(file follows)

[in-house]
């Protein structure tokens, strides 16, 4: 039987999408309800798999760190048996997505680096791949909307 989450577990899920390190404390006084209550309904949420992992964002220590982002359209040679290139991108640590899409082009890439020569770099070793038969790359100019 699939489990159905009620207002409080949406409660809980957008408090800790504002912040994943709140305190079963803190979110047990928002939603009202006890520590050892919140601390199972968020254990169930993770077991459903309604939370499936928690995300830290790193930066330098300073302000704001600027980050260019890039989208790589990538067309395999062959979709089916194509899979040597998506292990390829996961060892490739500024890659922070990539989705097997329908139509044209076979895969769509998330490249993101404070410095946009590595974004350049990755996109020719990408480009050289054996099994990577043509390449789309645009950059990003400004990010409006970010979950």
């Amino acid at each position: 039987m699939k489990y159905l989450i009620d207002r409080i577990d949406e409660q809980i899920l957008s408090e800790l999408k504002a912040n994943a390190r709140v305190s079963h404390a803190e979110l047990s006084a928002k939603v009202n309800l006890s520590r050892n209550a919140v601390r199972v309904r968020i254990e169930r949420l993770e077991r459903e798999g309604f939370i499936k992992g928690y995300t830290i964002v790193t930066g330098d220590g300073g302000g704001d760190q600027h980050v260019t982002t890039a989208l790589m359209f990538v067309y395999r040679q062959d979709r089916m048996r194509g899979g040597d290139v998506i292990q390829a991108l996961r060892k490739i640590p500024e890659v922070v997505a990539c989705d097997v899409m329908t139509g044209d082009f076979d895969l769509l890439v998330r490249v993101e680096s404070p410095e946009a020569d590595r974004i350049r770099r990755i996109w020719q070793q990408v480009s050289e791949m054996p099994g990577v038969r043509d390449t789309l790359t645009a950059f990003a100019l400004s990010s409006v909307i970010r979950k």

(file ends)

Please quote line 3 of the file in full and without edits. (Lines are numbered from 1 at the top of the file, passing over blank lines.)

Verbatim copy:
């Amino acid at each position: 039987m699939k489990y159905l989450i009620d207002r409080i577990d949406e409660q809980i899920l957008s408090e800790l999408k504002a912040n994943a390190r709140v305190s079963h404390a803190e979110l047990s006084a928002k939603v009202n309800l006890s520590r050892n209550a919140v601390r199972v309904r968020i254990e169930r949420l993770e077991r459903e798999g309604f939370i499936k992992g928690y995300t830290i964002v790193t930066g330098d220590g300073g302000g704001d760190q600027h980050v260019t982002t890039a989208l790589m359209f990538v067309y395999r040679q062959d979709r089916m048996r194509g899979g040597d290139v998506i292990q390829a991108l996961r060892k490739i640590p500024e890659v922070v997505a990539c989705d097997v899409m329908t139509g044209d082009f076979d895969l769509l890439v998330r490249v993101e680096s404070p410095e946009a020569d590595r974004i350049r770099r990755i996109w020719q070793q990408v480009s050289e791949m054996p099994g990577v038969r043509d390449t789309l790359t645009a950059f990003a100019l400004s990010s409006v909307i970010r979950k």